Idenix’s Pharmaceuticals’ patent (U.S. Patent No. 7,608,597) was invalidated for having a genus that was “too broad.” The trial judge ruled that the patent did not enable a person of skill in the art to select a single compound from the “billions and billions” of compounds encompassed by the genus. On appeal, the Federal Circuit upheld the trial judge’s ruling of non-enablement. On January 19, 2021, the Supreme Court of the United States (SCOTUS) declined to review the Federal Circuit’s decision to invalidate Idenix’s patent.
This decision is likely to have effects across the pharmaceutical and biotech field. The Federal Circuit’s ruling may narrow the scope of generic protection granted to pharmaceutical companies for novel drug scaffolds. Chemical genus claims are often used to deter “fast followers” from making small modifications to a drug’s design to avoid patent coverage. In their amici briefs, both GlaxoSmithKline and Amgen argued that this narrowing would result in a decrease in innovation across the pharmaceutical space.
Idenix’s patent claimed a method of treating Hepatitis C virus (HCV) infection by administering a class of synthetic nucleosides, β-D-2′-methylribofuranosyl nucleosides, also known as a “2’-methyl-up nucleosides”. Idenix’s patent covered any 2′-methyl-up nucleoside which fell within the claimed chemical genus that was effective in treating HCV. Idenix sued Gilead Sciences, alleging the ‘597 patent’s claimed genus encompassed the compound sofosbuvir, an active ingredient in Gilead’s hepatitis C drugs Sovaldi and Harvonis. In 2016, a Delaware jury agreed and awarded Idenix $2.5 billion. However, the district judge set aside the jury’s verdict, ruling the patent was invalid on enablement grounds. The judge contended this genus was too broad, and the patent did not enable a person of skill in the art to select a single compound from the “billions and billions” of compounds encompassed by the genus.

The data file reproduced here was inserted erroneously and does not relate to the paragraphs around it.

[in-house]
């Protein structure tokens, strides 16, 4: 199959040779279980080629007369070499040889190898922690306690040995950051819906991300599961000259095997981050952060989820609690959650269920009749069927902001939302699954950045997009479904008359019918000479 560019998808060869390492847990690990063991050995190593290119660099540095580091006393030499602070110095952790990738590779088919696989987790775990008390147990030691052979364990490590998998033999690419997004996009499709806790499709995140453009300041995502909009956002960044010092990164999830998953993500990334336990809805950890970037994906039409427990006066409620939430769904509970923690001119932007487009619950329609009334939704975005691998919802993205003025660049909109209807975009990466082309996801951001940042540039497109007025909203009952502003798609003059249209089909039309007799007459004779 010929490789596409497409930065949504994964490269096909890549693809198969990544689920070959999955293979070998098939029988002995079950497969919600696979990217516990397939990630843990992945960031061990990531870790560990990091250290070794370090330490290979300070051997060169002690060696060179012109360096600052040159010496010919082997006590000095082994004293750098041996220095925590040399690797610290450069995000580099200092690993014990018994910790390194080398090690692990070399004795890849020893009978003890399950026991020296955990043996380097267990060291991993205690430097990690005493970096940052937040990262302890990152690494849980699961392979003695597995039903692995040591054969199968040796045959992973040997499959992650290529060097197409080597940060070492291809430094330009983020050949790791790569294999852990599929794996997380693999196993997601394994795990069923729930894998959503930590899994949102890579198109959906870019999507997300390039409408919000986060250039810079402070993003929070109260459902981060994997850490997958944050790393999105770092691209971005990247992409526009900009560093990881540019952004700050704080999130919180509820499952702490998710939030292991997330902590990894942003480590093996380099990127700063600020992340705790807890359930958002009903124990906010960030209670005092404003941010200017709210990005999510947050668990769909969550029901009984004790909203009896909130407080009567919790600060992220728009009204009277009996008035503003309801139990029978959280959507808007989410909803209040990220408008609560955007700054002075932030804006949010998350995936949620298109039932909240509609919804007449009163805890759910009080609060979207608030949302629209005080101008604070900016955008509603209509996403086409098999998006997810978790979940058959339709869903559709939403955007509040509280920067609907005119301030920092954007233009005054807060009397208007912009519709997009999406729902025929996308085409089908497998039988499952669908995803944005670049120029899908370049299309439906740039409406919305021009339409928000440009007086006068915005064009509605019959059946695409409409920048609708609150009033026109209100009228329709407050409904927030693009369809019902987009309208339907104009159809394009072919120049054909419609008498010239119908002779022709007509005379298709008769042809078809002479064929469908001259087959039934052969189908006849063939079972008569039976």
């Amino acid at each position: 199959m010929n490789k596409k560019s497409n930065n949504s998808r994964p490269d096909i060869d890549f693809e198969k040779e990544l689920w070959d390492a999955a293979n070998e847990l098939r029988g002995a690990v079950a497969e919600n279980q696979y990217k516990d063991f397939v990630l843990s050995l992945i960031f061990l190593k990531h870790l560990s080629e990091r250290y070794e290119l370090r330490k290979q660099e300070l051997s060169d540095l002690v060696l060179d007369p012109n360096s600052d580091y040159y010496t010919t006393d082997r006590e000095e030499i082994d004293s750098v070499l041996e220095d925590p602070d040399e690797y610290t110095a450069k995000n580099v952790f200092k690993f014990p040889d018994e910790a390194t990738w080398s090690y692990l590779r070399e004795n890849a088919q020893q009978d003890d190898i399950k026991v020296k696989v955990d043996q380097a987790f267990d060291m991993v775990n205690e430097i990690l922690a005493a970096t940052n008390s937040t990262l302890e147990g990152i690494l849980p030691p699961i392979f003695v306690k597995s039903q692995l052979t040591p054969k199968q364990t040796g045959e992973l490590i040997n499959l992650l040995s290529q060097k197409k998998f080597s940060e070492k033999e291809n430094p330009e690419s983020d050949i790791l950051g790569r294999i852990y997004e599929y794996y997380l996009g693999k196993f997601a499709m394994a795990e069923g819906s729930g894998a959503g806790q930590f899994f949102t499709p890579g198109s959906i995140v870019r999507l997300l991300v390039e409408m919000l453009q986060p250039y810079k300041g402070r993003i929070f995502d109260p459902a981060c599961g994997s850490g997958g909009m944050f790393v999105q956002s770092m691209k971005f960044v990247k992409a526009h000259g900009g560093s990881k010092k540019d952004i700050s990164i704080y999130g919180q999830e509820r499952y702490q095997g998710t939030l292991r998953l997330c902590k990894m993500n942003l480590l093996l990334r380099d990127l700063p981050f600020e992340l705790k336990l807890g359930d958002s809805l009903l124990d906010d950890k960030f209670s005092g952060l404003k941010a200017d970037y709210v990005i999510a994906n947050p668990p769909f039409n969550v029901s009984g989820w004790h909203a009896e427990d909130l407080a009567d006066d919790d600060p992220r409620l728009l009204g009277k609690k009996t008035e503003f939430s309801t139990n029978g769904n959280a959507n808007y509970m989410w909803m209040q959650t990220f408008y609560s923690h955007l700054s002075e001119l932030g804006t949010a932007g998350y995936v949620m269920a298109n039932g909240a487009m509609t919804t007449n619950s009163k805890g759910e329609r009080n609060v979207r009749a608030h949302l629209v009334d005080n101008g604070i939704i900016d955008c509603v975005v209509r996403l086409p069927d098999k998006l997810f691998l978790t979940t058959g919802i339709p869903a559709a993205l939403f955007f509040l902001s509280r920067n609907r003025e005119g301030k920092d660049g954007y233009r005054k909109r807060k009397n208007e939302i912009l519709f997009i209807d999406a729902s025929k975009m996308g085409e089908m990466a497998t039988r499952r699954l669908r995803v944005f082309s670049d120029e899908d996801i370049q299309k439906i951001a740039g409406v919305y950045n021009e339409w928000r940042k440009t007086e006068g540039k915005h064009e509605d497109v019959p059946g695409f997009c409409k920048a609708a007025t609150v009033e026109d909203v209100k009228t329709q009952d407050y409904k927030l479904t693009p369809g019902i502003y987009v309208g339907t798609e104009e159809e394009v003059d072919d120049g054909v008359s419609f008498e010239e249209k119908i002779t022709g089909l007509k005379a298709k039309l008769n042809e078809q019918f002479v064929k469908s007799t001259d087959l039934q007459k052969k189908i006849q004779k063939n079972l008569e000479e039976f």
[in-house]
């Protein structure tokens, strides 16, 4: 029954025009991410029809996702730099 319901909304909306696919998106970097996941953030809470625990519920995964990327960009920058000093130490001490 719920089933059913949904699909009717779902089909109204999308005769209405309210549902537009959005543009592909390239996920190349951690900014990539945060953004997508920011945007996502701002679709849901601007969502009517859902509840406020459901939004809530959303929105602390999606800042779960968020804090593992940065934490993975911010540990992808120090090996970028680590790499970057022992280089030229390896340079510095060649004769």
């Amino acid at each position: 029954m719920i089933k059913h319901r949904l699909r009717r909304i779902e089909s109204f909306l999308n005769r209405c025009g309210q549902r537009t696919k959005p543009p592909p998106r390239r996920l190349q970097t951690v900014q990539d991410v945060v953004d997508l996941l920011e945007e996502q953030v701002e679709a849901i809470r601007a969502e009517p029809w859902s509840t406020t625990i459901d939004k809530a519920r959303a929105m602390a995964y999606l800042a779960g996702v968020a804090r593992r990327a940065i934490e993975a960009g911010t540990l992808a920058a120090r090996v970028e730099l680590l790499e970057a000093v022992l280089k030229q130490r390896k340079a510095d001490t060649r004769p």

On appeal, the Federal Circuit determined the patent did not provide “meaningful guidance” or “useful blaze marks” to direct a person of skill to specific effective hepatitis C therapeutics within the claimed genus. That a person of ordinary skill in the art would not know, without undue experimentation, which 2′- methyl-up nucleosides would be effective for treating HCV. The court concluded that the working examples present in the patent were “very narrow, despite the wide breadth of the claims at issue” and were insufficient to enable such a broad genus.
Merck & Co. acquired Idenix Pharmaceuticals for $3.85 billion in 2014.